Reconstructing Ophiolites: Reassessing Assumptions From the Oceanic Crust and Related Terranes

Friday, 19 December 2014
Jeffrey Alan Karson, Syracuse University, Syracuse, NY, United States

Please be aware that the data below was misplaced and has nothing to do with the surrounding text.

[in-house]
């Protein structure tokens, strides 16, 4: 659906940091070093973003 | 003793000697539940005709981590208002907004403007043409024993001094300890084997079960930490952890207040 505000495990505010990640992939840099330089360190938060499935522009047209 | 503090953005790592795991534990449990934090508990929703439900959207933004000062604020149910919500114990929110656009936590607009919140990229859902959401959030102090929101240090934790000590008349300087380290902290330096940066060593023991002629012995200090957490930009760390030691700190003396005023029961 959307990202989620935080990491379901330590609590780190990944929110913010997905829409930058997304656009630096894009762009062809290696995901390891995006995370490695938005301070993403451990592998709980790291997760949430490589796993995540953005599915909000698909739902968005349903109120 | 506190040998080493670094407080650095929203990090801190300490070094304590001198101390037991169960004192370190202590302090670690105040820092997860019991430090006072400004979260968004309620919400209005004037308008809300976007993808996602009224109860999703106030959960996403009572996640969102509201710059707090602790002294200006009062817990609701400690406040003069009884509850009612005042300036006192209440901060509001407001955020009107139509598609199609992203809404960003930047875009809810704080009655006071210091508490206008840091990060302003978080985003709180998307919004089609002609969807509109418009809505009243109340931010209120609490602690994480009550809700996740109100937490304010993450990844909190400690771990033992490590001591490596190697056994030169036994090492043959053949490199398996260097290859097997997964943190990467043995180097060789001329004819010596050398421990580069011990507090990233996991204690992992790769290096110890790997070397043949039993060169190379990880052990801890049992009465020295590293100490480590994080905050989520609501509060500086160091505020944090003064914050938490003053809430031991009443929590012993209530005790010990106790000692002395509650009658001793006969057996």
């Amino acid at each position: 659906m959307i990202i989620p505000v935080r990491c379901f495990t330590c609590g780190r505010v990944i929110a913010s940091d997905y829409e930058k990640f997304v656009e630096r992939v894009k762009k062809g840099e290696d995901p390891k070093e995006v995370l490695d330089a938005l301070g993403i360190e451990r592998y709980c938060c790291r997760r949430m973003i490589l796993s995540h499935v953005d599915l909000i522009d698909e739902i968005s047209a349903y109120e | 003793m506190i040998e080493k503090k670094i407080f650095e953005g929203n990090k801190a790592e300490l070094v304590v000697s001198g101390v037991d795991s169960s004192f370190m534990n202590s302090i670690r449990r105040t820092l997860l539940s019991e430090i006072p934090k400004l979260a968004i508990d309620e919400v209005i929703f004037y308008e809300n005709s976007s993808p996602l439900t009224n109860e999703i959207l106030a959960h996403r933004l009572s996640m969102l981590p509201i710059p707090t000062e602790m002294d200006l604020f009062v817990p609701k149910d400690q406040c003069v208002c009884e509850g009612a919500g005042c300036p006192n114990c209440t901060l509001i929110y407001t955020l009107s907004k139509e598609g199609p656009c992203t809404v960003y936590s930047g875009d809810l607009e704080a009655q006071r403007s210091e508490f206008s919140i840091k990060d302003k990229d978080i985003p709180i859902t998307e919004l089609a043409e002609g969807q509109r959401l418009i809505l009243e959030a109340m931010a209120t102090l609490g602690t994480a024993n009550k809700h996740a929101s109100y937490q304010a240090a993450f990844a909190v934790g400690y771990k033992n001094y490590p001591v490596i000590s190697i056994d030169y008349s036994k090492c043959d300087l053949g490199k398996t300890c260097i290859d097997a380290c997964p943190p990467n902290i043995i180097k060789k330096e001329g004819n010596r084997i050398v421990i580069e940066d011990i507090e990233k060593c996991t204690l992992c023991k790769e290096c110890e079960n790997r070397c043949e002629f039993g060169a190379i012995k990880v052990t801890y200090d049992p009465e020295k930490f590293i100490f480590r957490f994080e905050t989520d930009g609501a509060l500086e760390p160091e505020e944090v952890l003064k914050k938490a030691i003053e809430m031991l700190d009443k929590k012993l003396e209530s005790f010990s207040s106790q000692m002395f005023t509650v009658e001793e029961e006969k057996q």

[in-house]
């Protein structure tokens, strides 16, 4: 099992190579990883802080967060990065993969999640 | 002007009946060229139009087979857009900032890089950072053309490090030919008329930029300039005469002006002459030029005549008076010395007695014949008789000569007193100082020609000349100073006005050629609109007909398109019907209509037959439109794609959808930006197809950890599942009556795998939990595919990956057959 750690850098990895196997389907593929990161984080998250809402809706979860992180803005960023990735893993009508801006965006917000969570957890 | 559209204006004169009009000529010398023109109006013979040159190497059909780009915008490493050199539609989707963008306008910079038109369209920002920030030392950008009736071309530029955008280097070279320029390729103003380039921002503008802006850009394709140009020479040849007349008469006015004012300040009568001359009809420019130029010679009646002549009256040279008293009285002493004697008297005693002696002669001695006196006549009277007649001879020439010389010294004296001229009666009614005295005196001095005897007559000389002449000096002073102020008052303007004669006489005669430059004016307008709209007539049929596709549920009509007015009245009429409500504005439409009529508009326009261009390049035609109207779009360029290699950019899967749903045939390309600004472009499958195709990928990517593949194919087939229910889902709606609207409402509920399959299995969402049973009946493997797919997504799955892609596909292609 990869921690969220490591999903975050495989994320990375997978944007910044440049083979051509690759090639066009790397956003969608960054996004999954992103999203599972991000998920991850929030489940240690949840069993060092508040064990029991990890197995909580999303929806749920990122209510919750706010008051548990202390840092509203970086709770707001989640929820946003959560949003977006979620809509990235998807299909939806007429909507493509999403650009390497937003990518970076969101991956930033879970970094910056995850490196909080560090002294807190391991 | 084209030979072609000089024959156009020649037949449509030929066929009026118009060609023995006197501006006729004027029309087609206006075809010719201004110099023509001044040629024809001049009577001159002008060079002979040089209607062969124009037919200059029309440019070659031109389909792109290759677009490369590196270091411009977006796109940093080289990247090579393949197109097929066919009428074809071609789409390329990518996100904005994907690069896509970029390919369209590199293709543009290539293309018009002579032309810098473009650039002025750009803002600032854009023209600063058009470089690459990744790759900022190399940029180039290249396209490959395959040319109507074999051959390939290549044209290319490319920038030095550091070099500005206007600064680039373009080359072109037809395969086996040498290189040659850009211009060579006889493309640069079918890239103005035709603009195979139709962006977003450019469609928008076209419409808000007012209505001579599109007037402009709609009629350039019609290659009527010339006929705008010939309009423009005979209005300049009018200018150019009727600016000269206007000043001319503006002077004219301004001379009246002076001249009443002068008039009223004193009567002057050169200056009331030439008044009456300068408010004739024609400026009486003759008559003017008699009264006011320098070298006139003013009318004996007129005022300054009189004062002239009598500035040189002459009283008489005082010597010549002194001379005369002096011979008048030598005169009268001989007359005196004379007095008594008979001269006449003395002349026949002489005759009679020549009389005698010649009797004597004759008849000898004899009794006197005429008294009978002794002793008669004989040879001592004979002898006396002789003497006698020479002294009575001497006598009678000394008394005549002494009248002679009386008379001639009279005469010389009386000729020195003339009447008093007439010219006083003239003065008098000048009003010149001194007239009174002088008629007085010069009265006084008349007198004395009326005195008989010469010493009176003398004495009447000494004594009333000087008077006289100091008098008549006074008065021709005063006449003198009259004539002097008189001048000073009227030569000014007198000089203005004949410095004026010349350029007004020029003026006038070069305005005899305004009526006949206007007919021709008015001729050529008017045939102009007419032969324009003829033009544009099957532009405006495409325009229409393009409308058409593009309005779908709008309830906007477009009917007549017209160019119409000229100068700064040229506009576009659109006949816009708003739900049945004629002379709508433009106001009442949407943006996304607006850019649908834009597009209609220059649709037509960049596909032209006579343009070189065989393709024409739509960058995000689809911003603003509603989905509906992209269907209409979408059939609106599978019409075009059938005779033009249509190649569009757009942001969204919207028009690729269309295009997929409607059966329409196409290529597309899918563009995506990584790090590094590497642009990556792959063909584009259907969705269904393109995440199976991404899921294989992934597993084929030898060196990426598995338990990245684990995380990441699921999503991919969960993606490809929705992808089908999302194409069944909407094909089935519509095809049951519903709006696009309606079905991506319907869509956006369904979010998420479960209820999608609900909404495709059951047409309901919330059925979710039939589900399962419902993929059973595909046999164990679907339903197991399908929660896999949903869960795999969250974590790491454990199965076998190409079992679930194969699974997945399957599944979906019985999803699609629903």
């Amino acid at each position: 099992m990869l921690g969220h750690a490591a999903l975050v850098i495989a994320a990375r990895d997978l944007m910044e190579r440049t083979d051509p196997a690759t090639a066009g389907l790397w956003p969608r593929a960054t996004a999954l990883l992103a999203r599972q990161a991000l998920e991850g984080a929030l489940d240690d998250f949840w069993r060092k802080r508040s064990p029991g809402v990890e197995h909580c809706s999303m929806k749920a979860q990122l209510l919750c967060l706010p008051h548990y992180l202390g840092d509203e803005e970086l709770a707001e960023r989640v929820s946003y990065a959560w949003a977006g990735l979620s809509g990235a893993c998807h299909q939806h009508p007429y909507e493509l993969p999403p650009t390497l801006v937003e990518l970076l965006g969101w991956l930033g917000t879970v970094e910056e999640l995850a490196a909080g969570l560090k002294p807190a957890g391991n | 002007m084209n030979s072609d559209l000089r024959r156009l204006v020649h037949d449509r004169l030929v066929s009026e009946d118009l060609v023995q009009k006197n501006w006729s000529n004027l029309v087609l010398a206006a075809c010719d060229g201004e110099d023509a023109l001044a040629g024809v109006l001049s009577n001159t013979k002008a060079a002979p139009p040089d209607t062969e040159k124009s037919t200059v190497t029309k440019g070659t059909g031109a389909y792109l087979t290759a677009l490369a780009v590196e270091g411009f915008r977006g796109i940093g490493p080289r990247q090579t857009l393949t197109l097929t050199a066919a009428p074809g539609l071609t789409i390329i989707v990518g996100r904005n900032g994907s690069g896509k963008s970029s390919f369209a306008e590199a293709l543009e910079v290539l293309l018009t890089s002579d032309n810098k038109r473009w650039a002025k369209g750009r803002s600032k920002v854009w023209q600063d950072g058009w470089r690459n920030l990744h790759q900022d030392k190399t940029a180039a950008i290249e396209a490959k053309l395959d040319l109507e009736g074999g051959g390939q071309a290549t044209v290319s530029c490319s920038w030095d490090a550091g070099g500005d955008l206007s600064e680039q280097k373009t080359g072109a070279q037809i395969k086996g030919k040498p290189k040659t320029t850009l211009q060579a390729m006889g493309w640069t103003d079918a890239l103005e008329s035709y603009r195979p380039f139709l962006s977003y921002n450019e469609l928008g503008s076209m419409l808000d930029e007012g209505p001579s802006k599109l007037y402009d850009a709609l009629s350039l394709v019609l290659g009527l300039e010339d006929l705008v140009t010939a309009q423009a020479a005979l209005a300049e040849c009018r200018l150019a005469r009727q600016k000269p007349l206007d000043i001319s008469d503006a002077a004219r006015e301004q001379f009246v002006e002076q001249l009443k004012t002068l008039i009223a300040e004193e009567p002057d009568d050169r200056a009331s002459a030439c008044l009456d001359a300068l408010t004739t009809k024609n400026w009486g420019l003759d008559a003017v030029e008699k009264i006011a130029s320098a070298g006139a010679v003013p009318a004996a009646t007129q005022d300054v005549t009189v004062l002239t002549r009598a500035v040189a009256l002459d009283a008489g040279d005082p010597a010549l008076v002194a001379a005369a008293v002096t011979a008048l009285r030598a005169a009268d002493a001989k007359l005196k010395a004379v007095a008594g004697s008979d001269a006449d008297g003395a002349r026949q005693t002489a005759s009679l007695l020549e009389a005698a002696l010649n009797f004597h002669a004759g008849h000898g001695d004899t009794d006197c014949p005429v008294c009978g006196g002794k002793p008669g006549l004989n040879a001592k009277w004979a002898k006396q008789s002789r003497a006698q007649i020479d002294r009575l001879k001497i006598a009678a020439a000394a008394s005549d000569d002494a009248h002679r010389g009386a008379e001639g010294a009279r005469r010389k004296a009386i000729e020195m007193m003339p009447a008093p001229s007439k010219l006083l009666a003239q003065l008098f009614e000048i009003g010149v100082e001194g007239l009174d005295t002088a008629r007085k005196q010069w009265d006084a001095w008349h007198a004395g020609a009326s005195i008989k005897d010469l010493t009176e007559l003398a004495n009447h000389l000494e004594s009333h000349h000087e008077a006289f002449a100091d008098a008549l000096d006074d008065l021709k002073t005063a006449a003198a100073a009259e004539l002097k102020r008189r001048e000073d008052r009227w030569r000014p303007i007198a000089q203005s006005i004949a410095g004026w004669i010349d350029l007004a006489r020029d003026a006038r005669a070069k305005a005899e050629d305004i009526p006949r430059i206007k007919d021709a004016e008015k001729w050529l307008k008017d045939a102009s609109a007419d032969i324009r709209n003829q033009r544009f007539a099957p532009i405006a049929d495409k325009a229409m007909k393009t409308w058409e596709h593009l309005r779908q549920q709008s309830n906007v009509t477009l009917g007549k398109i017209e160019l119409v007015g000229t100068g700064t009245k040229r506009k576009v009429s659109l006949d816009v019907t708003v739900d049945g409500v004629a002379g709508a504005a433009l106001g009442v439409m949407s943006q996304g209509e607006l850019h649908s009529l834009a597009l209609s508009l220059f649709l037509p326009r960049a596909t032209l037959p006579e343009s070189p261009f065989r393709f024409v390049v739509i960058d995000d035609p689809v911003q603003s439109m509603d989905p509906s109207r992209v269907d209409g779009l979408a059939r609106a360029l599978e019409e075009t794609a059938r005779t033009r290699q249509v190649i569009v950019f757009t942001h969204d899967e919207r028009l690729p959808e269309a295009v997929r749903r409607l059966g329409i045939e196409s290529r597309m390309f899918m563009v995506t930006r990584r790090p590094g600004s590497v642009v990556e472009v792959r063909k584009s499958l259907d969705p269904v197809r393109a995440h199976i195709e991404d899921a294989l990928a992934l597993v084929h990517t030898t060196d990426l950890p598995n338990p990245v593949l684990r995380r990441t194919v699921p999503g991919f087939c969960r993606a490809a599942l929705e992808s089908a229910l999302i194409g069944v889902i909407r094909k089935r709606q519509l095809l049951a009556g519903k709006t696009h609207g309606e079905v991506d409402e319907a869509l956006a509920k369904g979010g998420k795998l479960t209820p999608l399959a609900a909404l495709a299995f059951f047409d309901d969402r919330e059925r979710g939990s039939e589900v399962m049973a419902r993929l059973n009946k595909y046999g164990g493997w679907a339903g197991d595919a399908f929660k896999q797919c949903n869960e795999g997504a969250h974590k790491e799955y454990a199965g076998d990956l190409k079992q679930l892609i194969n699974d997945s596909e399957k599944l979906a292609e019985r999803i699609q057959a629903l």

The internal structure of ophiolite complexes has long been used as a window into the inaccessible parts of the oceanic lithosphere and by inference, processes beneath spreading centers. However, even the best preserved ophiolite complexes have been tilted, folded, faulting and dismembered during post-spreading tectonic events. Some degree of reconstruction is required to restore ophiolite structures to their appropriate relative orientations in order to relate them to processes beneath spreading centers. A number of assumptions about ophiolite structures have been used to guide reconstructions including: lava flows (horizontal, especially sheet-like lavas), dikes in lavas and sheeted dike complexes (vertical and parallel to spreading centers), the contacts between major rock units (horizontal, analogous to the seismic structure of oceanic crust) and the mafic/ultramafic contact representing the geologic expression of the Moho (horizontal). Based in part on these assumptions the internal structure of rock units, metamorphic relationships, and the kinematics of faults and deformation fabrics are also inferred. The spreading direction is seldom constrained in ophiolites making it difficult to assess the geometry of asymmetrical features, such as the dip of dikes, faults, or igneous layering, relative to spreading axes. Observations from exposures of upper crustal rock units (lavas, transition zones, dike and upper gabbroic rocks) along major tectonic escarpments in oceanic crust formed at fast to intermediate rates, as well as the uplifted and glaciated Tertiary basaltic crust of Iceland, raise questions about several of the assumptions used in ophiolite reconstructions. Alternative reconstructions may provide new ideas about spreading processes.